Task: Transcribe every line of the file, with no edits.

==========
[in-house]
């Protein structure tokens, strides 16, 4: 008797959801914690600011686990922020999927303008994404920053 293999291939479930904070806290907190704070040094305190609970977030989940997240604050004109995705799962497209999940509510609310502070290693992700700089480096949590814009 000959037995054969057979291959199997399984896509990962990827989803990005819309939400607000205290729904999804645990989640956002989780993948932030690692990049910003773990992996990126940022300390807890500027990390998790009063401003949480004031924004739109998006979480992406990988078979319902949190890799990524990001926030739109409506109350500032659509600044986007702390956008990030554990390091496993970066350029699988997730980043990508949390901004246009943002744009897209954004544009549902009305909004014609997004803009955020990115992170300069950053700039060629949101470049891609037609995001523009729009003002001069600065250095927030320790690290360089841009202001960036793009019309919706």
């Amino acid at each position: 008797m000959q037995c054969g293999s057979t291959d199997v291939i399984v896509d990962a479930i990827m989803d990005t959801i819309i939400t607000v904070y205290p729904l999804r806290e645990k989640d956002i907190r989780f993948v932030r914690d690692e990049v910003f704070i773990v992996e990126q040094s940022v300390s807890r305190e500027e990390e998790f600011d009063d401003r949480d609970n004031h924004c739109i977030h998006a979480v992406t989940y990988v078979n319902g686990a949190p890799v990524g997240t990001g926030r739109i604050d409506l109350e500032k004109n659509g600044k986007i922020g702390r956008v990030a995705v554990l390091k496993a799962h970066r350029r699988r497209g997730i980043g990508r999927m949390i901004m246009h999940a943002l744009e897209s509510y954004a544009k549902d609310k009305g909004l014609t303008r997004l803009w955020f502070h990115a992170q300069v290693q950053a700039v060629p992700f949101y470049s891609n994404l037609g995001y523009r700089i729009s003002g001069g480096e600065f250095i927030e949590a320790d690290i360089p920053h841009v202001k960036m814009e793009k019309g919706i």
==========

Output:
[in-house]
């Protein structure tokens, strides 16, 4: 008797959801914690600011686990922020999927303008994404920053 293999291939479930904070806290907190704070040094305190609970977030989940997240604050004109995705799962497209999940509510609310502070290693992700700089480096949590814009 000959037995054969057979291959199997399984896509990962990827989803990005819309939400607000205290729904999804645990989640956002989780993948932030690692990049910003773990992996990126940022300390807890500027990390998790009063401003949480004031924004739109998006979480992406990988078979319902949190890799990524990001926030739109409506109350500032659509600044986007702390956008990030554990390091496993970066350029699988997730980043990508949390901004246009943002744009897209954004544009549902009305909004014609997004803009955020990115992170300069950053700039060629949101470049891609037609995001523009729009003002001069600065250095927030320790690290360089841009202001960036793009019309919706």
């Amino acid at each position: 008797m000959q037995c054969g293999s057979t291959d199997v291939i399984v896509d990962a479930i990827m989803d990005t959801i819309i939400t607000v904070y205290p729904l999804r806290e645990k989640d956002i907190r989780f993948v932030r914690d690692e990049v910003f704070i773990v992996e990126q040094s940022v300390s807890r305190e500027e990390e998790f600011d009063d401003r949480d609970n004031h924004c739109i977030h998006a979480v992406t989940y990988v078979n319902g686990a949190p890799v990524g997240t990001g926030r739109i604050d409506l109350e500032k004109n659509g600044k986007i922020g702390r956008v990030a995705v554990l390091k496993a799962h970066r350029r699988r497209g997730i980043g990508r999927m949390i901004m246009h999940a943002l744009e897209s509510y954004a544009k549902d609310k009305g909004l014609t303008r997004l803009w955020f502070h990115a992170q300069v290693q950053a700039v060629p992700f949101y470049s891609n994404l037609g995001y523009r700089i729009s003002g001069g480096e600065f250095i927030e949590a320790d690290i360089p920053h841009v202001k960036m814009e793009k019309g919706i």